A dyeing tradition

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Elderly women hark back to a time when black teeth were in fashion


An elderly woman in the northern province of Bac Ninh, revealing her blackened teeth dyed when she was teenager

It would raise more than an eyebrow and cause jaws to drop now, but there was a time, not too long ago, when people, especially women, sporting shiny black teeth was a common sight in Vietnam.

In fact, among communities where this practice was prevalent, white teeth was almost looked at askance.

It has been assumed by many people, including guides for foreign visitors, that the black teeth were the result of chewing betel nut (a combination of betel leaf, areca nut and lime). Given that most people with the black teeth are also betel-nut chewers, the assumption is understandable, but it is completely wrong.

There were strong cultural and religious beliefs associated with the practice of having lacquered teeth, but they were also a sign of beauty and a rite of passage that marked women's coming of age.

Prof. Ngo Duc Thinh of the Institute of Cultural Studies says one of the beliefs associated with the black teeth tradition is that long white teeth belonged to underworld creatures, savages and wild animals. The black teeth warded off fears that an evil spirit lurked inside a person.

Dating back to the Hung Kings (2897 BC), the tradition of tooth blackening was also linked to marriage rites. A woman was deemed ready for her nuptials only after she had her first tooth blackening ceremony.

Flashing a wide smile given an added glint by her shiny, jet-black teeth, 73-year-old Le Thi Tinh of Yen Phu Ward in the northern province of Hung Yen said, "Unmarried young women whose teeth remained white were considered improper, therefore we all had our teeth dyed."

The custom acquired such popularity that it was practiced with various techniques not only by commoners, but also by the royal family and mandarins. The central province of Thua Thien-Hue was considered the thriving capital of this tradition.

Beauty mark

Nguyen Thi My, Le Thi Tinh's neighbor, provided some more backing for the black teeth tradition:  "Though it is old-fashioned, it reveals the elegant beauty of old people. Only the elderly with black teeth are considered beautiful. Those whose teeth weren't blackened but stained by chewing betel looked terrible."

The beauty of black teeth has also evoked the muse among poets.

A set of black teeth used to be one of ten traits of beauty among Vietnamese women. The famous folk song Muoi thuong (Ten traits) reads:

"First, love the tuft of hair

Second, love the impassioned speech

Third, love the dimpled cheeks

Fourth, love the glossy teeth blacker than custard apple's pip."

At a painful price

While it was desirable to have their teeth blackened, it was not an easy process. Often, it was a very painful experience.

The blackening had to be done by professional "teeth dyers" or experienced elders in their families.

Le Thi Tinh still remembers the time when she had her teeth lacquered. The best time to do it, she said, was when all the milk teeth had been replaced. The teeth were still forming at that stage and the dye would penetrate more easily, she said.

Before the dyeing process, both mouth and teeth had to undergo a severe sanitization process. For three days, Tinh and five other young girls helped each other brush and pick their teeth with dried betel-nut husk and stewed powdered coal mixed with salt. One day before dyeing, they chewed lemon and held it in their mouths, and later rinsed their mouths with rice wine mixed with lemon juice to erode the enamel to make depressions in the teeth.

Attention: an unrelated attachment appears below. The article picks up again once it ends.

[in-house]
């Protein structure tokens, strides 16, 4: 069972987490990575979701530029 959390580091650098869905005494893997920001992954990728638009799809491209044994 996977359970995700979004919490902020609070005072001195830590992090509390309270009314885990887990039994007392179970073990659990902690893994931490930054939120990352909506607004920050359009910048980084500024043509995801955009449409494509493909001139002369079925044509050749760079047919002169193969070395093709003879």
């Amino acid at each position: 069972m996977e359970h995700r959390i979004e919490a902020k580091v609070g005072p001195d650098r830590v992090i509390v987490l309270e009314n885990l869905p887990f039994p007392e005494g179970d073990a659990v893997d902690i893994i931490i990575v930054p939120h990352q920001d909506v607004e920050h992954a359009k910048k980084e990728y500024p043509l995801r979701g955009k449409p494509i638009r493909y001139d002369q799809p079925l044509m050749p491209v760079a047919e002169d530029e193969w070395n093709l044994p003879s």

Le Thi Nhien, 75, who had her teeth dyed at the same time as Tinh, said that all her teeth, lips, tongue, gums and the mucous membrane swelled up and her jaws were very sore.

The group then bought a dye, made of bot canh kien (shellac - a resin obtained from secretions of a tiny aphid-like insect that sucks the sap of a host tree) and first-extract lemon juice mixed in the right proportion from a local market. This was daubed on a white piece of cloth or silk and applied on the teeth after dinner, and replaced at midnight, for seven to ten days.

In the morning, after taking the substance out, they had to rinse their mouth with fish sauce and saline solution to eliminate all traces of it.

"During this time, we were not allowed to chew solid or hot food. We had to gulp it down to avoid interaction with the dye, which could affect the color of the teeth later," Tinh said. "And only when the teeth turned dark red did we apply the blackening solution for two days."

The blackening solution was a mixture of phen den (potato plant or phyllanthus reticulatus poir.) and shellac.

"For the last stage, we fixed the color of the teeth with a sap made from coconut shells burned on live coals," said Tinh, adding that the very last stage created a layer of fermentation on the teeth that made them very, very black.

In order to maintain the dark luster of the dyed teeth, the women chewed betel and had an annual reapplication done. Now, however, said My, the dye was no longer available. "My teeth are discolored, but I don't know where to buy it."

Since there are no takers now for this traditional beauty treatment, and a revival looks distinctly unlikely, chances are that My will not be able to find the materials needed to restore her teeth to their "original" blackness.

My sighed wistfully: "In just a few years, I guess people with blackened teeth will be just a memory to the younger generation."

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